The ICF freestyle world championships take place bi-annually. This year the worlds returned to the scenic little village of Sort located in the beautiful Spanish Pyrenees. Sort is well-known in the scene as freestyle history was made there in the past. In 2001, the freestyle world championships, in 2004 the European Championships, as well as numerous world cups, were hosted there.

photo: Rüdiger Hauser

The playspot on the Noguera Pallaresa river got built and rebuilt several times as natural floods washed away the spot. For the 2019 worlds, the organisers came up with the idea of building a freestyle kayaking whitewater arena. An incredible amount of work was done in advance to make it resistant against any imaginable high flow of the Noguera Pallaresa. Having a bit of trouble with funding, high flows and building permissions, the work on the feature was only finished a couple of days before the national team training sessions were about to start. The result of all the effort was a stunning looking feature. That said, being slightly shallow in some spots most of the athletes needed to adapt their routines quickly during training to match the setting as well as accept the challenge of regular boat repairs.

Event site – freestyle arena in Sort

Leading up to the event

The days leading up to the major competition were packed with training sessions, getting used to the hole, and watching other competitors working on their rides. Every paddler had their ups and downs with good and bad sessions and, as the line up is long, a missed move or flush often resulted in frustration and personal doubts. However, on the flip side, we got to see our friends from all over the world and catch up with them over some of the greatest eddy chats of the season!

Squirt event, opening ceremony and Palm team dinner

At this Worlds, nine Team Palm paddlers competed in five of the eight categories.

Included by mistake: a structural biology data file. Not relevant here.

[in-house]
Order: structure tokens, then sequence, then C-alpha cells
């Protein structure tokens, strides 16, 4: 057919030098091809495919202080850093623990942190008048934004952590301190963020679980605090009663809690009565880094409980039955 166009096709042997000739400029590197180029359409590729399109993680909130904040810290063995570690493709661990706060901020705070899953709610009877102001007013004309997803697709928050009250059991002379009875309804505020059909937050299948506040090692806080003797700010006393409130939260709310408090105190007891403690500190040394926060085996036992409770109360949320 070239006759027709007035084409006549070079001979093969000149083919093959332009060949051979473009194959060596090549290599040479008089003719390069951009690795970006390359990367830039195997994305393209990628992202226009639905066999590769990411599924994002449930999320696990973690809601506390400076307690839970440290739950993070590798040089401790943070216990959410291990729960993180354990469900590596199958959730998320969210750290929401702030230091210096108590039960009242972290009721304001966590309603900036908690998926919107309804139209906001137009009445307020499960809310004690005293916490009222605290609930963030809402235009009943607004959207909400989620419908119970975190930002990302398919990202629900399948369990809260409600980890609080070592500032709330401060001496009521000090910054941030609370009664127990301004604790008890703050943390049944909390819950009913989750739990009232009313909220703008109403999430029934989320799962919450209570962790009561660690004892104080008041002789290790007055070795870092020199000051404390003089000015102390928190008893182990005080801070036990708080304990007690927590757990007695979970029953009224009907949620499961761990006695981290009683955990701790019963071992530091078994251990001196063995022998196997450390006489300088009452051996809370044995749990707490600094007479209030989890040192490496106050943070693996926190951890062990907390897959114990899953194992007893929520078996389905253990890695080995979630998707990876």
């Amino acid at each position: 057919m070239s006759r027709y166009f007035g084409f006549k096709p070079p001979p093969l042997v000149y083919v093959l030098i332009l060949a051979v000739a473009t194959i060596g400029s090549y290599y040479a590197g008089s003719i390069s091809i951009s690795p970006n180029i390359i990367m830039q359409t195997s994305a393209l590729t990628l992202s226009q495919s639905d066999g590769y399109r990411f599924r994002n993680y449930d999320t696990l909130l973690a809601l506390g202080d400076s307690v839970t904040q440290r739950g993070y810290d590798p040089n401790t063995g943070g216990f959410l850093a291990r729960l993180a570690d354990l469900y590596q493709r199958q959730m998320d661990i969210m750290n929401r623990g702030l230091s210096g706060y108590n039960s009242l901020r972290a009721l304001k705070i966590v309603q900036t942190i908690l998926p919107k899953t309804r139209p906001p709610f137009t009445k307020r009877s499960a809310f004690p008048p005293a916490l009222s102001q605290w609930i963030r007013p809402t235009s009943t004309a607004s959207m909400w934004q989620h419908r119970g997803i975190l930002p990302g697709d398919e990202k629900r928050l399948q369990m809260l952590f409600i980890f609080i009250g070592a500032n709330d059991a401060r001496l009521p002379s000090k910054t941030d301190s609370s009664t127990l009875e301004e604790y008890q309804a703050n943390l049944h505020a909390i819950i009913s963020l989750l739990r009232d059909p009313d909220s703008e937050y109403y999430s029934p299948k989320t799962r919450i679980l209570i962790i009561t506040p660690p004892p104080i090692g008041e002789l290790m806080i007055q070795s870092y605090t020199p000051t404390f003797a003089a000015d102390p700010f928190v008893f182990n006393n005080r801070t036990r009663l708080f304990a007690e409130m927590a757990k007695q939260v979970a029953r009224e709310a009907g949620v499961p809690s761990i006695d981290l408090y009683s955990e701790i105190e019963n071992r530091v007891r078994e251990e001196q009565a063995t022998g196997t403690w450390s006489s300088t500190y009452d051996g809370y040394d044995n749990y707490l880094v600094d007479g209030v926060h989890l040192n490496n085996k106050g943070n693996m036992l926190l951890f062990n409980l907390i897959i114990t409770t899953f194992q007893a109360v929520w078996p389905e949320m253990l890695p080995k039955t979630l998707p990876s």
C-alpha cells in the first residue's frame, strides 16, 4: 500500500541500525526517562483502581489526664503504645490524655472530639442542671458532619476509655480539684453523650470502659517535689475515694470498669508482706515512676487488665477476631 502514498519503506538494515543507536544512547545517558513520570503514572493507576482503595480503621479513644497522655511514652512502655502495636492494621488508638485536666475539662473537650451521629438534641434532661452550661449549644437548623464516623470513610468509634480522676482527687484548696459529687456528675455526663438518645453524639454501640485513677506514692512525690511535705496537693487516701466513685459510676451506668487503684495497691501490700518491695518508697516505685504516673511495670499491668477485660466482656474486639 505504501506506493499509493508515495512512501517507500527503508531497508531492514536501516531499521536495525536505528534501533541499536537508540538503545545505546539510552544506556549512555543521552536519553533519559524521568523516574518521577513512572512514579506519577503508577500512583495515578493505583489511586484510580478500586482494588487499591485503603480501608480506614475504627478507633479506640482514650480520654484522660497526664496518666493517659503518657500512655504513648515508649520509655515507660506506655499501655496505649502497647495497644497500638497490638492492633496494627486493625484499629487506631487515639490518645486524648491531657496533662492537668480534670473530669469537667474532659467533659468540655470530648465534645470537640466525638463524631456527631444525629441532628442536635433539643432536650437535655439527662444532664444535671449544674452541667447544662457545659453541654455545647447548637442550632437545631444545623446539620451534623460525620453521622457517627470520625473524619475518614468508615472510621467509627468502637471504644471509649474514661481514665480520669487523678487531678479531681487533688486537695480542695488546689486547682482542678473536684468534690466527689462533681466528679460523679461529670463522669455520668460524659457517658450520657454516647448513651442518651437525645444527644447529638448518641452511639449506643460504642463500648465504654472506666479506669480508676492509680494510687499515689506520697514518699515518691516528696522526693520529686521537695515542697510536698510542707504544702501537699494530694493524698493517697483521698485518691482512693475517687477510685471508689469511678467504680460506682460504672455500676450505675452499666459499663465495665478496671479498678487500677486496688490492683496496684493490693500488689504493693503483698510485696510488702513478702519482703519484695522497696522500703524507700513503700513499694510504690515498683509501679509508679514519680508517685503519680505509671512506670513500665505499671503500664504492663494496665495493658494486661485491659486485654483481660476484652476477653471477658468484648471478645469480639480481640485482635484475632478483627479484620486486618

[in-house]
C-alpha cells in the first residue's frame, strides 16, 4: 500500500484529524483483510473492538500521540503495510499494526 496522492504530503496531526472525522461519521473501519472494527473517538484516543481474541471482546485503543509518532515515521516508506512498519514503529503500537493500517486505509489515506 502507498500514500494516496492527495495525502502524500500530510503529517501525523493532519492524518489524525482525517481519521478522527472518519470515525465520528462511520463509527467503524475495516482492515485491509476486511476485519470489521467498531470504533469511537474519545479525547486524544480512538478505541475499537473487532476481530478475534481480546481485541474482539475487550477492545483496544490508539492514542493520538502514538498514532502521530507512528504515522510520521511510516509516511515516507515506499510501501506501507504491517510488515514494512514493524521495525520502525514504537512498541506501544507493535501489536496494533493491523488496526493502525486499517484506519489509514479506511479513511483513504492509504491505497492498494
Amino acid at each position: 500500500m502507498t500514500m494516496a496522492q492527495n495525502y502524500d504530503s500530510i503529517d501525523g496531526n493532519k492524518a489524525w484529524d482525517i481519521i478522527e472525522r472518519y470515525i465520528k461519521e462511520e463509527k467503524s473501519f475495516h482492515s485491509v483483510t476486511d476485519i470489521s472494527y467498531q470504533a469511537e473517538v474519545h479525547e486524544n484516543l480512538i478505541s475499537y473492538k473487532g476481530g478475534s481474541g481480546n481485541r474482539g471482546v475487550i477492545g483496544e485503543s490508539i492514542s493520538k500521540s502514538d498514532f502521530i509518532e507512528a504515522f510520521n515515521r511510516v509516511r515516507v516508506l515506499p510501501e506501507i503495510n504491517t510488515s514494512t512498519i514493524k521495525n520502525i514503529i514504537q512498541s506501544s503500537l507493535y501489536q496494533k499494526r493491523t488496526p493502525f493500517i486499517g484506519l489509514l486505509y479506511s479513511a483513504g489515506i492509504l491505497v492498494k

The first competition day was all about squirt boating. The Squirt event took place a few kilometres upstream of the freestyle feature. Squirt boaters have been pleased with the event site and as the freestyle feature was closed all day many paddlers made their way upstream to watch the paddlers throwing ends and going deep for their mystery moves. Team Palm’s Zosia Tula and Tomasz Czaplicki from Poland both made it into the semifinals and finished both in sixth place. After the new World Champions Clay Wright and Rose Wall (both USA) were crowned everyone rushed back to town to get ready for the opening ceremony in the heart of Sort.

The day after everyone was back into freestyle as the last team training sessions were scheduled. Local Team Palm paddler Ian Salvat from Sort arranged a brilliant evening where the Team came together for dinner with lots of tasty food before the freestyle battle started.

Happy Team at the Palm Team Dinner ready to rock the Worlds

Freestyle competition

The freestyle comp kicked off with OC1 and K1 Junior Men’s prelims. The first Palm paddler to go was Ben Higson from Team GB. Being one of the youngest paddlers he finished in a fantastic 21st place collecting lots of competition experience. I’m sure we will see him further up the leader board during the next couple of years.

Ben Higson (Team GB), placing 21st

The next competition day was all about Canoeing and K1 junior ladies. With no Palm paddlers involved I spent the day coaching our (Germany’s) C1 paddlers, OC1 paddlers and cheered for the junior ladies.